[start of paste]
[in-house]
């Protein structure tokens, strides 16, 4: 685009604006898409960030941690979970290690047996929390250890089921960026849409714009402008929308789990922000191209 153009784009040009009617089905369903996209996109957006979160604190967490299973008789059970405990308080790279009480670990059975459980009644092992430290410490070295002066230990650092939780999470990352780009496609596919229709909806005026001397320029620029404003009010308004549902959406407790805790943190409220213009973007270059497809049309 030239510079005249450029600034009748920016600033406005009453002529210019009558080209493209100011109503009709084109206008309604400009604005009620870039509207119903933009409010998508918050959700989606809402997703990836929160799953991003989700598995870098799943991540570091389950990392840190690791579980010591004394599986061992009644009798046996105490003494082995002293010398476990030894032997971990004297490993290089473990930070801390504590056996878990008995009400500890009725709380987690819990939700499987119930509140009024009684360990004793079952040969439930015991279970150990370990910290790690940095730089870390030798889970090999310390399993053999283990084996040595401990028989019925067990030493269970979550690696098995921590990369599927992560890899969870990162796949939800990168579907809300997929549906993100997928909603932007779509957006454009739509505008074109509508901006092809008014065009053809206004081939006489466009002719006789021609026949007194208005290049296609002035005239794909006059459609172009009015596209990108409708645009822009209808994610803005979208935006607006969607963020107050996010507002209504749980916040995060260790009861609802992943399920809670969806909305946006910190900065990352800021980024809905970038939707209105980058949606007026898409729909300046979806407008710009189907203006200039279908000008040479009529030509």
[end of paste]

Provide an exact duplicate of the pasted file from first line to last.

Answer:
[in-house]
């Protein structure tokens, strides 16, 4: 685009604006898409960030941690979970290690047996929390250890089921960026849409714009402008929308789990922000191209 153009784009040009009617089905369903996209996109957006979160604190967490299973008789059970405990308080790279009480670990059975459980009644092992430290410490070295002066230990650092939780999470990352780009496609596919229709909806005026001397320029620029404003009010308004549902959406407790805790943190409220213009973007270059497809049309 030239510079005249450029600034009748920016600033406005009453002529210019009558080209493209100011109503009709084109206008309604400009604005009620870039509207119903933009409010998508918050959700989606809402997703990836929160799953991003989700598995870098799943991540570091389950990392840190690791579980010591004394599986061992009644009798046996105490003494082995002293010398476990030894032997971990004297490993290089473990930070801390504590056996878990008995009400500890009725709380987690819990939700499987119930509140009024009684360990004793079952040969439930015991279970150990370990910290790690940095730089870390030798889970090999310390399993053999283990084996040595401990028989019925067990030493269970979550690696098995921590990369599927992560890899969870990162796949939800990168579907809300997929549906993100997928909603932007779509957006454009739509505008074109509508901006092809008014065009053809206004081939006489466009002719006789021609026949007194208005290049296609002035005239794909006059459609172009009015596209990108409708645009822009209808994610803005979208935006607006969607963020107050996010507002209504749980916040995060260790009861609802992943399920809670969806909305946006910190900065990352800021980024809905970038939707209105980058949606007026898409729909300046979806407008710009189907203006200039279908000008040479009529030509």